In January 2016, the UNICEF Myanmar Child Protection section started a partnership with Point B Design + Training (Point B) to train social case managers from the Department of Social Welfare with Design Thinking methods.
Design Thinking and Human Centered Design is an approach that is increasingly used by development organizations and has shown great potential to bridge the gap between good theoretical concepts and people-focused implementation. UNICEF Myanmar conducted training workshops aimed to integrate the Design Thinking methodology to effectively implement a social case management system in a country that barely had any social government services in its history.
After initial training workshops, a follow-up workshop about lessons learned & review was held from June 3rd – June 5th, at the Point B Learning and Social Innovation Lab located at Mawlamyine University in Mon State, Myanmar. Revealing very promising developments, social case managers from 4 townships participated in the workshop and shared their reflections about their experiences and the progress made since the last training.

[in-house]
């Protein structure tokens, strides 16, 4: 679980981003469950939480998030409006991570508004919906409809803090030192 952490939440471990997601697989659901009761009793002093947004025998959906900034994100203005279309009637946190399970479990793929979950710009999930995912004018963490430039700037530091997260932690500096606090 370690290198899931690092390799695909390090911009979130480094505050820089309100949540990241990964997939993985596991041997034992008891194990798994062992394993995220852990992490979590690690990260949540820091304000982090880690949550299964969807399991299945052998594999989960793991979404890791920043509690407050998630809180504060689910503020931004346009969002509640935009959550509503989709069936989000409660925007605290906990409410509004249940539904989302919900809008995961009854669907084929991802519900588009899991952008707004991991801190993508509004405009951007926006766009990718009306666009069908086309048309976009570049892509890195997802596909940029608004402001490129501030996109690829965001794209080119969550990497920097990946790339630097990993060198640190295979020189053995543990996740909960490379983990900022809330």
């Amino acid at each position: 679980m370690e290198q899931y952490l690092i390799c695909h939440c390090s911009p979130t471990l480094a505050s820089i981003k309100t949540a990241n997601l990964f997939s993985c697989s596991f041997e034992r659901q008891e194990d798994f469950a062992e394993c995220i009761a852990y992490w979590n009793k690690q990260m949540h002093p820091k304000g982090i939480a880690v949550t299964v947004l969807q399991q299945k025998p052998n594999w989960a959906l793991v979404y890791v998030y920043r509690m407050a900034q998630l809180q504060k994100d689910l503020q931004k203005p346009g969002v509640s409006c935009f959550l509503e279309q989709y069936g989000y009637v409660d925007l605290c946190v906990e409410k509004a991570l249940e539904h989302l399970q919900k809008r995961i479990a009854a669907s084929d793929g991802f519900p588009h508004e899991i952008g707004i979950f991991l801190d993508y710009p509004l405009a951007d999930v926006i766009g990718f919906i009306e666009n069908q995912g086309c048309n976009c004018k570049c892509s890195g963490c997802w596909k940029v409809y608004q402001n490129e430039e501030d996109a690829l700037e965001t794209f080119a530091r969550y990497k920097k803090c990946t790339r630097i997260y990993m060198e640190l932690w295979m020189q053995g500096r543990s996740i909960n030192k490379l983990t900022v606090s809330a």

- A better understanding of the importance and objectives of case management
Previously, the case managers defined the success of their work through the number of cases they solved. After the first training, discussions with their stakeholders have materialized ensuring to solve cases in the best interest of their clients
- Increase in community involvement
Case managers realized that a vital component in solving cases is through integrating and engaging more people in the community in the case resolution process.
- Improved teamwork and relationships with their colleagues and stakeholders
As case managers have become more collaborative, their relationships with their colleagues’ have significantly improved.
Some of the case managers were even able to engage their superiors to work on a continuous process of improvement to meet the needs of their clients.
- Developed better cooperation with other non-governmental organizations (NGOs) and government agencies.
They were also able to develop better cooperation with NGOs who act as implementing partners, as well as increase the awareness of their work to the police, another key partner for resolving cases successfully.
In order to understand their partners in an even better way, the case managers worked with empathy maps to describe the situation of an NGO partner, a mother, and a police officer. This proved to be a very powerful tool in helping them understand the perspective of their counterparts.